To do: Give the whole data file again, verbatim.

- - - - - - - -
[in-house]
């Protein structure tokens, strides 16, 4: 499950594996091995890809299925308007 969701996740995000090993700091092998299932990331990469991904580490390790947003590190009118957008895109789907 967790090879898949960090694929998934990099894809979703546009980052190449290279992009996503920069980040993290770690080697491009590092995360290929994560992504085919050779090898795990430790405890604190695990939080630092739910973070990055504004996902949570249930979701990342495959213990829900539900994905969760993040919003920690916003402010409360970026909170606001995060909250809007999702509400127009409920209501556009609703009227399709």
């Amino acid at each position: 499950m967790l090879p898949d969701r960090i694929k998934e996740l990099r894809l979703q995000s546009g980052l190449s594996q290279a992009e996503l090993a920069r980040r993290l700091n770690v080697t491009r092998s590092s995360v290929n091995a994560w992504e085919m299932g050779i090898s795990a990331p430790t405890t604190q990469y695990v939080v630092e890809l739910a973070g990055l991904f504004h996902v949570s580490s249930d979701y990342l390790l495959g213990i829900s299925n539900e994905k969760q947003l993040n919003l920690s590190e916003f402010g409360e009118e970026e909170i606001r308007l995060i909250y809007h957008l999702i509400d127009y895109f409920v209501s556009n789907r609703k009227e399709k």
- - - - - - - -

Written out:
[in-house]
């Protein structure tokens, strides 16, 4: 499950594996091995890809299925308007 969701996740995000090993700091092998299932990331990469991904580490390790947003590190009118957008895109789907 967790090879898949960090694929998934990099894809979703546009980052190449290279992009996503920069980040993290770690080697491009590092995360290929994560992504085919050779090898795990430790405890604190695990939080630092739910973070990055504004996902949570249930979701990342495959213990829900539900994905969760993040919003920690916003402010409360970026909170606001995060909250809007999702509400127009409920209501556009609703009227399709």
């Amino acid at each position: 499950m967790l090879p898949d969701r960090i694929k998934e996740l990099r894809l979703q995000s546009g980052l190449s594996q290279a992009e996503l090993a920069r980040r993290l700091n770690v080697t491009r092998s590092s995360v290929n091995a994560w992504e085919m299932g050779i090898s795990a990331p430790t405890t604190q990469y695990v939080v630092e890809l739910a973070g990055l991904f504004h996902v949570s580490s249930d979701y990342l390790l495959g213990i829900s299925n539900e994905k969760q947003l993040n919003l920690s590190e916003f402010g409360e009118e970026e909170i606001r308007l995060i909250y809007h957008l999702i509400d127009y895109f409920v209501s556009n789907r609703k009227e399709k």